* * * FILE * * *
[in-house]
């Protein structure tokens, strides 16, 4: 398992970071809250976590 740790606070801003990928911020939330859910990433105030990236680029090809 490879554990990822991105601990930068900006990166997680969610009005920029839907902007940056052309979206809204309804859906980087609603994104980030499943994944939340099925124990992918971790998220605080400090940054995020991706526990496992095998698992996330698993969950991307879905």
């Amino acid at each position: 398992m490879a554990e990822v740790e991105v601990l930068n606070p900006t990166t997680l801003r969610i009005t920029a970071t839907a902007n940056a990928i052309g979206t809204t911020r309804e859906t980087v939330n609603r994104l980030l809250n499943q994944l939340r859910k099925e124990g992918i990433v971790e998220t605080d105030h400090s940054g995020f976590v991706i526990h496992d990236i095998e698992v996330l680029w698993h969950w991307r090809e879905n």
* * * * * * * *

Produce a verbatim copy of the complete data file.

[in-house]
């Protein structure tokens, strides 16, 4: 398992970071809250976590 740790606070801003990928911020939330859910990433105030990236680029090809 490879554990990822991105601990930068900006990166997680969610009005920029839907902007940056052309979206809204309804859906980087609603994104980030499943994944939340099925124990992918971790998220605080400090940054995020991706526990496992095998698992996330698993969950991307879905």
């Amino acid at each position: 398992m490879a554990e990822v740790e991105v601990l930068n606070p900006t990166t997680l801003r969610i009005t920029a970071t839907a902007n940056a990928i052309g979206t809204t911020r309804e859906t980087v939330n609603r994104l980030l809250n499943q994944l939340r859910k099925e124990g992918i990433v971790e998220t605080d105030h400090s940054g995020f976590v991706i526990h496992d990236i095998e698992v996330l680029w698993h969950w991307r090809e879905n």